gy consisted paradigmatically o single- sited long- tem \reldwork in (what had to look like) a bounded, small- scale society, and the pinciple that all social phenomena should be intepreted in tems of, and referred back to, the social and cultural order o that bounded, small- scale society. What the empiicist settlement most strenuously disavowed was its relation to its immediate precursor, the speculative, comparativist, and progressionist models o the so- called amchair anthropologists. Chapter 1, then, has two main conceptual aims. e \rrst is to push back beyond the empiicist settlement by intepreting its symptoms and ask what might be worth redeeming from the speculative impulse that it so strenuously repressed. e second, by way a possible exempli\rcation, is to move toward a ful\rllment o the 27       ƒ ˆ   lost promise embedded in a conception o mana that straddled the division between “pimitive” and “moden” societies. What would it mean to speak o a mana o mass society? In what sense is the mana work o “pimitive” magicians comparable to that of, say, “moden” orators or marketers?e heart o chapter 2, “Ecstatic Life and Social Fom: Collective Eevescence and the Pimitive Settlement,” is a reconsideration o Durkheim’s classic theoy o itual, read as a theoy o the social mediation o vital energy. I situate Durkheim’s discussion in relation to a long- standing tendency in anthropology to render questions o vitality seconday to questions o intelligibility, such that the energetic dimensions o world making are at once acknowledged and disavowed. e conceptual core o chapter 2 is the question o the relation between immanence and transcendence in the making o social worlds, a question that I consider in light o apparently defunct anthropological debates about “pimitive” versus “moden” foms o thought. Here, too, mana emerges as a symptom o a settlement: the pimitive settlement, according to which “pimitives” engage the world by participation, whereas “modens” manage it by means o representation. &#

30 30;e energy/fom dialectic o Du
30;e energy/fom dialectic o Durkheim’s itual scenaio oers me a way to point beyond the pimitive settlement, but not before putting equal citical pressure on the pimitivism o Durkheim’s own anthropological imagination. I move toward the concens o part II by rounding o chapter 2 with a consideration o the chaismatic settlements that establish and undemine worlds we inhabit—and, as such, the potentially troubling indistinction between ideological subjection and human €ouishing.Chapter 3, “Anxious Autonomy: e Agony o Perfect Addressability and the Aesthetic Settlement,” moves the focus o my discussion from anthropology to citical theoy, and from the social to the subject. e central concen o the chapter is to get to gips with a moti that stuctures citical- theoretical approaches to the seductions o ideology, from politics to marketing: the anxiety o the autonomous subject, who, at the limit, cannot distinguish being perfectly and completely recognized as who he or she really is from being perfectly and completely incoporated into an extenal order—that is to say, being completely extinguished as an autonomous and citically vigilant subject. I explore the current fascination with algoith 28      mically organized precision- targeted foms o marketing that are, like Homer’s Sirens, supposed only to sing the singular song o the individual they’re addressing. I ask what might be made o the fact that subliminal manipulation is currently being reconceptualized as a desirable good. Having pushed the \rgure o manipulation to the limit, I then retun to the locus classicus o the paranoid style in mass cultural analysis, Horkheimer and Adono’s essay on the culture industy, and proceed to suggest, against the prevailing tide, that it is precisely by way o Adono’s dialectical aesthetic theoy that one can get beyond Adono’s debilitating (and completely undialectical) dismissal o mass culture. Here, too, a settlement is at stake: the aesthetic settlement that pemitted othewise “pimitive” mana a place in the order o “civilization,” as long as that place could be called “art.” e work o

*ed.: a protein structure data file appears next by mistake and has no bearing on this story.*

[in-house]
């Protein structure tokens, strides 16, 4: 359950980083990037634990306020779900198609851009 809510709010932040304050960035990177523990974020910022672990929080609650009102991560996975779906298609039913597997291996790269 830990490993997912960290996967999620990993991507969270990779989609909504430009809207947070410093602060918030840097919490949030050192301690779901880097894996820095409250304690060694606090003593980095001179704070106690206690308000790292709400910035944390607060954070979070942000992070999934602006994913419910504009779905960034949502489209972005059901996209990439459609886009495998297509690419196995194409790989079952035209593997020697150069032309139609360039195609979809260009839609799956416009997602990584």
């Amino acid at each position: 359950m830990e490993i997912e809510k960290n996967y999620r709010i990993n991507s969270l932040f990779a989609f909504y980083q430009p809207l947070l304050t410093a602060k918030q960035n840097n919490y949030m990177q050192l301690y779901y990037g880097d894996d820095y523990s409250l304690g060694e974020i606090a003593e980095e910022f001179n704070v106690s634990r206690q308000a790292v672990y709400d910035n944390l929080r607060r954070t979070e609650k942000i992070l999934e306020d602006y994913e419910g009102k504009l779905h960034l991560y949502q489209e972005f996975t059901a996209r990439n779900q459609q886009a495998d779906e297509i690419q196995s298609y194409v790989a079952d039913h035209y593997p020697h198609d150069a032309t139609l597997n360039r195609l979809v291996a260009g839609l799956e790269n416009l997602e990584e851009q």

31 7; the latter part o the chapter co
7; the latter part o the chapter consists in showing how Adono’s autonomously citical subject requires a parallel conception o an autonomous aesthetic object, and in asking under what tems what Adono calls the “pimacy o the object” might be allowed to do what Adono insisted it must not: infom a dialectical theoy o the mana o mass society beyond the sequestered space o art.Finally, chapter 4, “Are You Talking to Me? Eros and Nomos in the Mimetic Archive,” oers a theoy o self- and world- making through constitutive resonance. Pulling together the threads o chapters 1 through 3, chapter 4 makes a case for the mimetic archive as an alternative to (or possibly a revitalization of) a culture concept that has en compromised not least by its ready adoption by state and commercial interests. I argue that constitutive resonance can usefully be understood in tems o a dialectical play between eros (resonance, love) and nomos (order, law) and sketch the outlines o a theoy o addressability—not only a theoy o intepellation (how do we become the selves that we are in moments o encounter such that we expeience that becoming as “fated”) but also a theoy o the vital co- constitution o inner and outer worlds, and o the inseparability o self- understanding and object- resonance. I conclude the chapter by retuning to Durkheim’s theoy o the sacred and Weber’s theoy o chaisma in order to ask how one might understand the fractalizeddistibuted foms o these capacities and these intensities once one considers their life beyond their spectacular and exceptional concen 29       ƒ ˆ   tration in big ituals, monuments, or leaders. is becomes an occasion to re€ect on some o the ways in which politics and marketing spond to a cisis in the self- representation o popular sovereignty by appeaing, by means o constitutive resonance, to reconcile eros and nomos, love and law. Chapter 4 rounds o the book by retuning to the question o how one might retheoize power and ideological intepellation starting from the ambivalent complicities and attachments o constitutive resona